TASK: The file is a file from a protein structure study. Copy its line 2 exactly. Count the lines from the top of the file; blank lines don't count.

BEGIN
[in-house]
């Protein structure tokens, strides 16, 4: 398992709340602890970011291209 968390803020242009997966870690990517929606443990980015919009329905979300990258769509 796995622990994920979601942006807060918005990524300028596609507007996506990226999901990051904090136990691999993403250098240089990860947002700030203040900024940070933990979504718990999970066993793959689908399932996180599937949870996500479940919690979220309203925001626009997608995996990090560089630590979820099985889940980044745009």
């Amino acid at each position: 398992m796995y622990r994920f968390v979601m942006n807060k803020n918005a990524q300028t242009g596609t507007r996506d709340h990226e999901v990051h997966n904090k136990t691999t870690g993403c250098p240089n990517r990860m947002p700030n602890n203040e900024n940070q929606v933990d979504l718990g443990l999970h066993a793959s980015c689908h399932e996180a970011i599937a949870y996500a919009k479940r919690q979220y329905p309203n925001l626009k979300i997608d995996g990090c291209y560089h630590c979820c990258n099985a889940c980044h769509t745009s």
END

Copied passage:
């Protein structure tokens, strides 16, 4: 398992709340602890970011291209 968390803020242009997966870690990517929606443990980015919009329905979300990258769509 796995622990994920979601942006807060918005990524300028596609507007996506990226999901990051904090136990691999993403250098240089990860947002700030203040900024940070933990979504718990999970066993793959689908399932996180599937949870996500479940919690979220309203925001626009997608995996990090560089630590979820099985889940980044745009």